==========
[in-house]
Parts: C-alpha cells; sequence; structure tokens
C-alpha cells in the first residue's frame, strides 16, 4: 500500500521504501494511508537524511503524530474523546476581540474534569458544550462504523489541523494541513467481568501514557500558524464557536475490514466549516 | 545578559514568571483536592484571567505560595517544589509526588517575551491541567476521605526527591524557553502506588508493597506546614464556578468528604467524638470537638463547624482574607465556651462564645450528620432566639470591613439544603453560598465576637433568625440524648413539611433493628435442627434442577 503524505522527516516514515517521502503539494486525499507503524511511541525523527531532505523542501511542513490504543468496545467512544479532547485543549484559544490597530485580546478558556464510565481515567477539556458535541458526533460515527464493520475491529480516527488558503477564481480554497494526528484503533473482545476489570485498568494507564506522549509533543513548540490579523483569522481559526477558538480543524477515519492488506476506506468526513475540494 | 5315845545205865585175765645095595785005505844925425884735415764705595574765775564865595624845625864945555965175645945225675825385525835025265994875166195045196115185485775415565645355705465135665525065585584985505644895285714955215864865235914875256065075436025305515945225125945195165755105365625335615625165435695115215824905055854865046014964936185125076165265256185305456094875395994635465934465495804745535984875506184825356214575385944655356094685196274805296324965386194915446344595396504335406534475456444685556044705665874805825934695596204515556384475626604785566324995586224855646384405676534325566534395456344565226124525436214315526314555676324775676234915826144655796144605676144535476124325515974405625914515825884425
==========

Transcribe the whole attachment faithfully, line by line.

[in-house]
Parts: C-alpha cells; sequence; structure tokens
C-alpha cells in the first residue's frame, strides 16, 4: 500500500521504501494511508537524511503524530474523546476581540474534569458544550462504523489541523494541513467481568501514557500558524464557536475490514466549516 | 545578559514568571483536592484571567505560595517544589509526588517575551491541567476521605526527591524557553502506588508493597506546614464556578468528604467524638470537638463547624482574607465556651462564645450528620432566639470591613439544603453560598465576637433568625440524648413539611433493628435442627434442577 503524505522527516516514515517521502503539494486525499507503524511511541525523527531532505523542501511542513490504543468496545467512544479532547485543549484559544490597530485580546478558556464510565481515567477539556458535541458526533460515527464493520475491529480516527488558503477564481480554497494526528484503533473482545476489570485498568494507564506522549509533543513548540490579523483569522481559526477558538480543524477515519492488506476506506468526513475540494 | 5315845545205865585175765645095595785005505844925425884735415764705595574765775564865595624845625864945555965175645945225675825385525835025265994875166195045196115185485775415565645355705465135665525065585584985505644895285714955215864865235914875256065075436025305515945225125945195165755105365625335615625165435695115215824905055854865046014964936185125076165265256185305456094875395994635465934465495804745535984875506184825356214575385944655356094685196274805296324965386194915446344595396504335406534475456444685556044705665874805825934695596204515556384475626604785566324995586224855646384405676534325566534395456344565226124525436214315526314555676324775676234915826144655796144605676144535476124325515974405625914515825884425